Smoked Italian Cacciatore Salami Recipe
Besides the ingredients listed below, you will also need a few things before you start:
- A humidifier, or a place where the humidity can reach 85 %
- A place to hang your sausages in this humid environment.
- A place to hang your sausages after the initial ferment, preferably a place with humidity about 80 % and about 55ºF
- Hog casings, which are available at any good supermarket (ask the butcher) or in a butcher’s shop.
This recipe makes 5 pounds, or about 20-22 eight-inch links
4 Pounds of pork or wild boar
1 Pound pork fat
40 Grams (about 3 tablespoons) kosher salt
20 Grams (2 tablespoons) sugar or dextrose
6 Grams (about a teaspoon) Instacure No. 2
1 Tbsp garlic powder
2 Tsp caraway seed
1 Tbsp ground coriander seed
2 Tbsp ground black pepper
1 Tsp ground chile
3 Tbsp sweet paprika
20 Grams (about 2 tablespoons) starter culture T-SPX
¼ Cup distilled water
¼ Cup red wine
Chill the meat and fat in the freezer for about an hour. You want it close to frozen, even a little crispy cold.
Chop the meat and fat into 1-inch chunks. Remove as much silverskin and gristle as you can from the pork.
Put about 10 feet of hog casings into some warm water and set aside.
Mix all the spices, salt, curing salt, and sugar with the meat and fat. Chill for 1 hour in the fridge.
Grind through the coarse die on your grinder. If you are using trim from a boar — meaning there’s a lot of silverskins, etc — you’ll need to grind the sausage finer. Grind first through the coarse die, then again through the fine die. If you need to double-grind, chill the meat in the freezer between grindings for 15-20 minutes. Clean up the grinder while the meat is chilling. When you finish cleaning it, submerge everything in ice water to quickly cool it down.
Meanwhile, run warm water through your hog casings. This flushes them and will show you any leaks in the casings. Set them back in the warm water when you’re done.
Take the temperature of the meat: If it is warmer than 40ºF (4ºC), put it back in the fridge for 30 minutes and check again.
When the pork is good and cold, get your starter culture ready.
Gently mix the starter culture with the distilled water and let it sit for 5 minutes.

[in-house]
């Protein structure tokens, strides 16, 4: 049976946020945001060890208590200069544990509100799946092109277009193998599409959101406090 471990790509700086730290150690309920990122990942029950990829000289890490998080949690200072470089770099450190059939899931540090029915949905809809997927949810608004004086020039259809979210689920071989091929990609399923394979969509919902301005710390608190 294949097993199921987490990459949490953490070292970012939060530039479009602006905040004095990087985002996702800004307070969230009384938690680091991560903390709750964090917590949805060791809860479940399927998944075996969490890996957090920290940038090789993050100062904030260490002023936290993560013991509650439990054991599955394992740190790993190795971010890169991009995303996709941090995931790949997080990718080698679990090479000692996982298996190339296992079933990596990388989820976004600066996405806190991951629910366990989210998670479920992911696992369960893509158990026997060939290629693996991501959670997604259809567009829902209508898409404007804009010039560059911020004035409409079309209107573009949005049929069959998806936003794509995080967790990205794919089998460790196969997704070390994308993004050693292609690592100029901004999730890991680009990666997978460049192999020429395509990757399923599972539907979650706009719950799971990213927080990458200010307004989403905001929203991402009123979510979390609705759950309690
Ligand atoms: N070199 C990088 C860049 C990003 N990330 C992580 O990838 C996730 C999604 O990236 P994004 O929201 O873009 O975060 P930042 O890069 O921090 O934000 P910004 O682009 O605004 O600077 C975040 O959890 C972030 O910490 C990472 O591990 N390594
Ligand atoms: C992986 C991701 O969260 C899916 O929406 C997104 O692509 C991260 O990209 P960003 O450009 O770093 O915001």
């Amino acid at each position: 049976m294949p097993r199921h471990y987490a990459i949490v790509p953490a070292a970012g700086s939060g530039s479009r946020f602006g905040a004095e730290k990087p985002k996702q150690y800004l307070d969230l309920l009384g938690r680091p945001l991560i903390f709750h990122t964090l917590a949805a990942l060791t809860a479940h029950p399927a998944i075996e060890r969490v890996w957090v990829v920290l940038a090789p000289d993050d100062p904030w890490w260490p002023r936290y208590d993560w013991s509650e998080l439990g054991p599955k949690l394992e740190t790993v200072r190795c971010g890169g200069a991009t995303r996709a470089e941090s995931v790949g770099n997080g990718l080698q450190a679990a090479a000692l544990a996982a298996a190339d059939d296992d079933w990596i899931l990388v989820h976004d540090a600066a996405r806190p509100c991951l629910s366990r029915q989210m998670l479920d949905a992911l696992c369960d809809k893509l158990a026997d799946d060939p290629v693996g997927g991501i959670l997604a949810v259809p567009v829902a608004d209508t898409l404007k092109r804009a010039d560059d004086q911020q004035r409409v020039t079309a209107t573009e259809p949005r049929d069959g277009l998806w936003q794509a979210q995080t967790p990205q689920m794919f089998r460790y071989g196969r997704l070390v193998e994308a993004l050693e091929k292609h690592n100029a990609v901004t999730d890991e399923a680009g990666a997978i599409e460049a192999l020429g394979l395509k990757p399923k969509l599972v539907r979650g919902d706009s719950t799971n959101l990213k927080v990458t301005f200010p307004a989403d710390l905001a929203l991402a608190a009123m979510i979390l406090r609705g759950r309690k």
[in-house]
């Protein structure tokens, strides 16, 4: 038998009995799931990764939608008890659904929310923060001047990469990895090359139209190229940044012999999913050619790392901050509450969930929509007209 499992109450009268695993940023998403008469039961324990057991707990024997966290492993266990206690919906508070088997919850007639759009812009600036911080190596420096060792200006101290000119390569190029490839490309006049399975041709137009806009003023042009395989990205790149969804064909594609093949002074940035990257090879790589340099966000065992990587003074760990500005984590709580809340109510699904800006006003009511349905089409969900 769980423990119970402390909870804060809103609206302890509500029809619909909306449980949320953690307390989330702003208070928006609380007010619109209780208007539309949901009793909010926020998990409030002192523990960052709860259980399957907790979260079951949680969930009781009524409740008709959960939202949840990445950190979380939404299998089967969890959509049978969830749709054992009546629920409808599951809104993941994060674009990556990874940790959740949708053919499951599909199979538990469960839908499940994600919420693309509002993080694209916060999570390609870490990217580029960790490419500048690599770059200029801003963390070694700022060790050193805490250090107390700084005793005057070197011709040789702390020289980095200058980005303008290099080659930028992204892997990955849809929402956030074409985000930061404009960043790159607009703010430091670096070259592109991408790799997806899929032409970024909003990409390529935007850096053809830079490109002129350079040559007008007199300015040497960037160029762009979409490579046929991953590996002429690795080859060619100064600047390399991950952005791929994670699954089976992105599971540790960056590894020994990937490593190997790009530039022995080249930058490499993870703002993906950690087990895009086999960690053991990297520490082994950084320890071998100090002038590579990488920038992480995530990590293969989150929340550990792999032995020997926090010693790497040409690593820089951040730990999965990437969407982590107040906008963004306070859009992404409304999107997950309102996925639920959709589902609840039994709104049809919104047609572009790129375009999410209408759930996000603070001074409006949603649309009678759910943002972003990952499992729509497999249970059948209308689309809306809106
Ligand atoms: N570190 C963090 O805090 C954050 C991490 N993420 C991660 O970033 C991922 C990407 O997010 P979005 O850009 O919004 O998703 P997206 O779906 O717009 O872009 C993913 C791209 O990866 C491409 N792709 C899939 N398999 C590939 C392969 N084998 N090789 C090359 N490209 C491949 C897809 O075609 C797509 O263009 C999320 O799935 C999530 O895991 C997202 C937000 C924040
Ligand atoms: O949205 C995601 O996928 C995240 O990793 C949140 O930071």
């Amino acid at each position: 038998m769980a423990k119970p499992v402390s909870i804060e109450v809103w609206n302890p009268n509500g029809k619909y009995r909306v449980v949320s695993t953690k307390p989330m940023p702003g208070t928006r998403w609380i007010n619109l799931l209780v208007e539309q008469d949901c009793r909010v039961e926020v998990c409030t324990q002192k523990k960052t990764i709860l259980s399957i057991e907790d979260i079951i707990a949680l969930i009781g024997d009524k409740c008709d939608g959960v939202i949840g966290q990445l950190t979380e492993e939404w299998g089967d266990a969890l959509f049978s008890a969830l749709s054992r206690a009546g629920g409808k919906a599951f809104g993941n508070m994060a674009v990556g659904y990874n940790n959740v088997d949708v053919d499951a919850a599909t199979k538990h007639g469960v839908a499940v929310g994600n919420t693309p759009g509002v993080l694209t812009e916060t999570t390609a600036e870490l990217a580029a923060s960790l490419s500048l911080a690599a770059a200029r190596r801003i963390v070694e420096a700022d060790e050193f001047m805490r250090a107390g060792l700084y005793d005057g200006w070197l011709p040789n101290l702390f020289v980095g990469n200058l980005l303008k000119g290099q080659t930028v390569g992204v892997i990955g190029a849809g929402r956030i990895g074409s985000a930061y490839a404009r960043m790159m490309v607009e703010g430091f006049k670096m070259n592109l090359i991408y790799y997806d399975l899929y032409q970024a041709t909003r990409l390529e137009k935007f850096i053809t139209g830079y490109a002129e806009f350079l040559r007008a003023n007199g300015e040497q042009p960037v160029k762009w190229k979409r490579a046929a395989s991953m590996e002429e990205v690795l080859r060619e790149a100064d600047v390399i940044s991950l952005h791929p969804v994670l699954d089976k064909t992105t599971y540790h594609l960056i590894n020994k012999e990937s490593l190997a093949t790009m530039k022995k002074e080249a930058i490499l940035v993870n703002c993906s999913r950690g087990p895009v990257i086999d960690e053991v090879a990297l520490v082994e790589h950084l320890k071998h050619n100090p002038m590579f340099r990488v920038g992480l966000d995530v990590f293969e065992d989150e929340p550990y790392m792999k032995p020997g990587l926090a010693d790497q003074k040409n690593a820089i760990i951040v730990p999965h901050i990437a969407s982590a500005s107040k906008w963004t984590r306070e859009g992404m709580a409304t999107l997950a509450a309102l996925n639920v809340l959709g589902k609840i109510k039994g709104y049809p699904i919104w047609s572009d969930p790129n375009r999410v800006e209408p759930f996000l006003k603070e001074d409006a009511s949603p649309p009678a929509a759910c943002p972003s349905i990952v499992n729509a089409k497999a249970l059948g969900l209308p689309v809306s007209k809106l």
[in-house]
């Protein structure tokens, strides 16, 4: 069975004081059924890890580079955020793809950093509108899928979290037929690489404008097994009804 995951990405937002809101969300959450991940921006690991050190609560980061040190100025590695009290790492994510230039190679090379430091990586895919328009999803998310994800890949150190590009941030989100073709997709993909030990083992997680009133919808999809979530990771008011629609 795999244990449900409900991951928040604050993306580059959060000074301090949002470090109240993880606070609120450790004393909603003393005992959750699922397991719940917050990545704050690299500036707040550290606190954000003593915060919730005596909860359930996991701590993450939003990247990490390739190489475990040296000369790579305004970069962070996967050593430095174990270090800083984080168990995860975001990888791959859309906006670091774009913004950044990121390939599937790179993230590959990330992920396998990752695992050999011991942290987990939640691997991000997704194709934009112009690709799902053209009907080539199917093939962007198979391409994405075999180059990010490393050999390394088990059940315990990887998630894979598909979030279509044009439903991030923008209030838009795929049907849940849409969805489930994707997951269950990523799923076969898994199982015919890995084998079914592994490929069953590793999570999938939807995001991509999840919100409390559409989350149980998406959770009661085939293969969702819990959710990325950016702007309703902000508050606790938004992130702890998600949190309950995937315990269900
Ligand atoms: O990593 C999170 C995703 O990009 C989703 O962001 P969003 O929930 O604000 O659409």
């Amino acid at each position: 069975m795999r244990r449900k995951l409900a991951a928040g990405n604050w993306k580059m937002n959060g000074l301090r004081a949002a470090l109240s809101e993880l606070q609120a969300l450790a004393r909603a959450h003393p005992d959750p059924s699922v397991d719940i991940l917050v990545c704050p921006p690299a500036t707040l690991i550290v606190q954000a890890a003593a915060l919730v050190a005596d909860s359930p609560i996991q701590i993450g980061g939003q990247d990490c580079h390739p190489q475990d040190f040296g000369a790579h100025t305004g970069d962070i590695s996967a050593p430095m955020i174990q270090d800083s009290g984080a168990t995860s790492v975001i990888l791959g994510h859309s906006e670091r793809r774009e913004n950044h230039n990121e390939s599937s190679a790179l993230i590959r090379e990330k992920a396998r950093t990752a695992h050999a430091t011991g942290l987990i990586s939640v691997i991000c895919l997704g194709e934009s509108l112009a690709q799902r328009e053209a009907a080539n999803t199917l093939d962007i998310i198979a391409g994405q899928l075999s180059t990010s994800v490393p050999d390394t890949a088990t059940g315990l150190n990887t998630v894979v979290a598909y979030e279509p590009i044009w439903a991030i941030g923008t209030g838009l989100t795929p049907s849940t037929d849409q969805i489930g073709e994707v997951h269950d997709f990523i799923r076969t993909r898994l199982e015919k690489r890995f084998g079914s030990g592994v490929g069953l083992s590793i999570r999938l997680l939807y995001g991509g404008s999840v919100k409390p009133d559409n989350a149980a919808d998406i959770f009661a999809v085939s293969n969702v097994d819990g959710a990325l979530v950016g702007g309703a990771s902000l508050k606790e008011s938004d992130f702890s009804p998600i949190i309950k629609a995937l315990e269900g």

Take out the meat and put it in a mixer bowl with a heavy paddle attachment.
Add the starter culture and wine, then mix everything on the lowest setting for 60-90 seconds. You will see the meat change texture. You are looking for a good bind, where the meat is beginning to stick to itself.
Put the meat into your sausage stuffer and stuff it into the hog casings. Twist off into links of about 8 inches. Tie off each link with kitchen twine.
Hang the links on a drying rack — a wooden clothes drying rack is excellent for this — and find a needle. Heat the tip of the needle over a flame until it glows to sterilize it. Prick the casing anywhere you see air pockets.
These are not usually smoked but, since they are typical Italian hunter’s salami, I decided to give them a good 4 hours of cold smoke, just like the German hunter sausage Landjaeger. Never bothered to flatten the sausage like they do with Landjaeger.
Now you need to ferment the sausage. You will want to tent the hanging sausages with black plastic from some garbage bags, or some other plastic sheeting. If you have one, put a humidifier under the sausages. You really want them to stay moist.
Let the sausages hang for at least 24 hours, and up to 48 hours. Every 6-12 hours, spritz them with a spray mister to keep them moist. This is the fermentation stage, the stage where the starter culture you are using defeats any bad bacteria in the sausage.
When the sausages are ready, hang them in your drying chamber. I use an old fridge with a temperature regulator and a humidifier in it. Hang the links at about 70-80 % humidity for at least 2 weeks before eating. You can let them go for as long as 6 weeks.
Store in the fridge, or vacuum sealed in the freezer.
Fermenting at 80º F for 24 hours, 95-97% humidity. After that, they will hang at 70-80 percent humidity and 55º F for three to four weeks.